Strategy: The Best Mailing Practice for Web-Only Buyers
When you look at your source code report, it may appear that your Web-only buyers don’t perform well. Therefore, it’s logical to assume these buyers shouldn’t be mailed catalogs, or at least shouldn’t be mailed as often as catalog buyers who fall within the same RFM housefile segments. But, is this really the case?
Catalogers often think Web buyers don’t need to be mailed at all, but they aren’t always clear on what drives the business. As a result, they tend to overallocate and give a disproportionate amount of credit to the Web to reinforce the “no mail” conclusion. Before you jump to such a conclusion, consider the following points.
Conduct a Matchback
It’s easy to simply not mail Internet buyers as a way to save money by circulating fewer catalogs. Before you come to any conclusion regarding Internet buyers and whether they should or shouldn’t be mailed, have your service bureau do a matchback. To prove my point, I did the split and created a holdout panel. I found that it absolutely paid to mail catalogs to Internet buyers.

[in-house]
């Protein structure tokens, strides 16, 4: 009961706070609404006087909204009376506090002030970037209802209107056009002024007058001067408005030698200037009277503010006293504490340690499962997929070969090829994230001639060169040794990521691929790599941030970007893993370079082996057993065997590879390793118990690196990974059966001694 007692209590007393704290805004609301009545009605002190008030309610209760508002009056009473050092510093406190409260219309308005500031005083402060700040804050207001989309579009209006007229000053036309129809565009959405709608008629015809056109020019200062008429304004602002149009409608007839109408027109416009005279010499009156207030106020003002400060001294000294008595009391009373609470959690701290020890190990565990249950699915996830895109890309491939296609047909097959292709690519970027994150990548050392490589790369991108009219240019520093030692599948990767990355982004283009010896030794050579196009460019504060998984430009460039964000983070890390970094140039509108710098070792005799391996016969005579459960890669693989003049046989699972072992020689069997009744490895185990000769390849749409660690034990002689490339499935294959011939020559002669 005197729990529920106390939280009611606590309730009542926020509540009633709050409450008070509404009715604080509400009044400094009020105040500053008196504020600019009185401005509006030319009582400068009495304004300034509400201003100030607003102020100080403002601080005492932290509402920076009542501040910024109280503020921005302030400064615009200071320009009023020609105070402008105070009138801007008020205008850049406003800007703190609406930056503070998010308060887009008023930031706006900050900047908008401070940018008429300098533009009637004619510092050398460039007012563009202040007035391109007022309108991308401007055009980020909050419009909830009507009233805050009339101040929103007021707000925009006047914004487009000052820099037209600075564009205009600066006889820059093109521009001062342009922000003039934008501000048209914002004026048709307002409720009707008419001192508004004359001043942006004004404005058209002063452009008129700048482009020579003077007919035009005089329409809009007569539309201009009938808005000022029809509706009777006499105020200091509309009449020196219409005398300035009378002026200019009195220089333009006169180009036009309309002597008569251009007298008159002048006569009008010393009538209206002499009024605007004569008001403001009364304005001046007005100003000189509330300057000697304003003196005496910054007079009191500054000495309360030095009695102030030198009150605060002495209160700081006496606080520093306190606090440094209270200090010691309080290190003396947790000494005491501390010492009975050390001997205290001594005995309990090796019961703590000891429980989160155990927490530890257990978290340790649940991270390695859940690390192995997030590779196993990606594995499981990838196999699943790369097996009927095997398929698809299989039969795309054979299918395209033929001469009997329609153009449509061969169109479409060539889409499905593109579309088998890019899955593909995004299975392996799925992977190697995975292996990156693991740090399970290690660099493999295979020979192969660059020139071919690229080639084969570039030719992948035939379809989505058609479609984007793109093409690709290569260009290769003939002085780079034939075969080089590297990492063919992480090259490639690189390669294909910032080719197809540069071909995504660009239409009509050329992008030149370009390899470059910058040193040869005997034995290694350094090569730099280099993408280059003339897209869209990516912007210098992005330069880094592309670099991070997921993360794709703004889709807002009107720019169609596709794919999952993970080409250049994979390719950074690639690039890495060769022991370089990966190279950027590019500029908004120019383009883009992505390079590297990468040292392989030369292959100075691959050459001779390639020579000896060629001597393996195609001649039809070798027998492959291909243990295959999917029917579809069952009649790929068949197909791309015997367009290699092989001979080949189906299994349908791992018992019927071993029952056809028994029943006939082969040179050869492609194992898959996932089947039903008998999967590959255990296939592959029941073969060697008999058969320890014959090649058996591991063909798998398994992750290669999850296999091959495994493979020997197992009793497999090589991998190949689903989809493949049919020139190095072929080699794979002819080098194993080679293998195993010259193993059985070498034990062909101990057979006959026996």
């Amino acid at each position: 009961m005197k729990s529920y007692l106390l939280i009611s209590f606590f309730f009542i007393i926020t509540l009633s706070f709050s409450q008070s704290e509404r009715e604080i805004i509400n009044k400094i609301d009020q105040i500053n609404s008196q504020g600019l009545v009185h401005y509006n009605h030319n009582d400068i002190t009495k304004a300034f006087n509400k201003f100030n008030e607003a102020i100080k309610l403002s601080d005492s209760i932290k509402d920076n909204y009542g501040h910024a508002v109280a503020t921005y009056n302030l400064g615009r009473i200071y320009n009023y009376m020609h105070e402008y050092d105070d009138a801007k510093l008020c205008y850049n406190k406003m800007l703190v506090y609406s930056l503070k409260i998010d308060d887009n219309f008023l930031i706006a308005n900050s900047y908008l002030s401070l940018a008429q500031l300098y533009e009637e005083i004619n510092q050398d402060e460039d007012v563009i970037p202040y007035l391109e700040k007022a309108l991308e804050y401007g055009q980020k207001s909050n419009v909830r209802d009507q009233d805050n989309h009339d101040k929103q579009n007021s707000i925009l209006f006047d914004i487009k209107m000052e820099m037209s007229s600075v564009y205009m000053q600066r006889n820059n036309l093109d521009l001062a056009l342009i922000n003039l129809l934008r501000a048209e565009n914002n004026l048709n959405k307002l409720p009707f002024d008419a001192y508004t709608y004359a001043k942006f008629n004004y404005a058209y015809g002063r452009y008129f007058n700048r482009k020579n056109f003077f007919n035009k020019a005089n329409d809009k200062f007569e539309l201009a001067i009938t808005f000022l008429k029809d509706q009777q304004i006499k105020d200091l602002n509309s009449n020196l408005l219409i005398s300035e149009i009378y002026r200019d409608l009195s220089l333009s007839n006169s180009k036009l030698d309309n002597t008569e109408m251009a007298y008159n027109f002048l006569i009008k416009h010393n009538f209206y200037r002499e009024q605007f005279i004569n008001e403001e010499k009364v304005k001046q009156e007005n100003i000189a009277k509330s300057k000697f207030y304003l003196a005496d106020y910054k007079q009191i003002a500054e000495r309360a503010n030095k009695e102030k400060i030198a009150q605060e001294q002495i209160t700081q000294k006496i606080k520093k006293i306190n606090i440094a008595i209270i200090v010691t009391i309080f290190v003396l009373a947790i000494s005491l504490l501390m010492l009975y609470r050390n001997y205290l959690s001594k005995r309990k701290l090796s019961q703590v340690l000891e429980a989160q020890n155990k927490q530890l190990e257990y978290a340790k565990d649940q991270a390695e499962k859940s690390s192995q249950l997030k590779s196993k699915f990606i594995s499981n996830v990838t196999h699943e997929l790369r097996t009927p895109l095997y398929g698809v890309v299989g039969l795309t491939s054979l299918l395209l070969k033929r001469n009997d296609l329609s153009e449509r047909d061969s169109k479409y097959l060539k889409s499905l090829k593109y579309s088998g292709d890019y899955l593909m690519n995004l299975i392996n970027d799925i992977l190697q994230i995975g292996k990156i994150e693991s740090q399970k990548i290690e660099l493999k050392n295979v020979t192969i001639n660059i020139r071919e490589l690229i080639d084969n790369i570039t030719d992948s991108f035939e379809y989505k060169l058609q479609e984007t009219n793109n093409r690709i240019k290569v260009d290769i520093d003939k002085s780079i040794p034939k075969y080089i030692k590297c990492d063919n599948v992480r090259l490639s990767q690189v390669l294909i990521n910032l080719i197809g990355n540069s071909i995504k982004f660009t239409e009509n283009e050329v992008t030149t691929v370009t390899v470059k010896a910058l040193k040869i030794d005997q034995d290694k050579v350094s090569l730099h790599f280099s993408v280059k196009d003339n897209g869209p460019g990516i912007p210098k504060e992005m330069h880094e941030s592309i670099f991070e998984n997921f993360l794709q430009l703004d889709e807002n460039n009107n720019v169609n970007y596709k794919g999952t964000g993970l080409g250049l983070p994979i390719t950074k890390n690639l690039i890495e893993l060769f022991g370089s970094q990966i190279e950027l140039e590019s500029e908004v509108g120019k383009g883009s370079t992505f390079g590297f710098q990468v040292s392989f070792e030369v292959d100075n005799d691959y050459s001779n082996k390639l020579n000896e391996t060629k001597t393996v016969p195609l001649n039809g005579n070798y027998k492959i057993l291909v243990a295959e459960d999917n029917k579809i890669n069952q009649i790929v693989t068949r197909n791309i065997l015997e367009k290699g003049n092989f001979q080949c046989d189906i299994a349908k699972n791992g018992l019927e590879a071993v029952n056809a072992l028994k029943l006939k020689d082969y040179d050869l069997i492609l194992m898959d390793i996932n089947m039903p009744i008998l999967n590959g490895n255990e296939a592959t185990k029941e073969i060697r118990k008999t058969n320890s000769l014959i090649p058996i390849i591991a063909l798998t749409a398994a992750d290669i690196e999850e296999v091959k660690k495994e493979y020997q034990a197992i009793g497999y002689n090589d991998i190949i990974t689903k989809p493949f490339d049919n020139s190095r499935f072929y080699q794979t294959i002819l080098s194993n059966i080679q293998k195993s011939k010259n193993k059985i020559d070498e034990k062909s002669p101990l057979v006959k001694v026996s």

I created two panels of roughly 25,000 each. One panel was mailed seven times, the other only once. The net contribution for the group mailed seven times was approximately 55 percent greater than the group mailed once. The additional mailing expense was more than justified.
The matchback helps us understand Web and catalog buyer results by showing that 50 percent to 75 percent of Internet results should be allocated to the housefile — our own customers.
Another 10 percent to 20 percent of these results should be allocated to outside rented lists; this varies based on how much prospecting a company does. Without truly knowing the level of performance of all segments mailed, you could be led to some false conclusions that influence your marketing strategy. Although not a perfect system, matchbacks keep you on track and provide the level of confidence in your results needed to make sound judgments.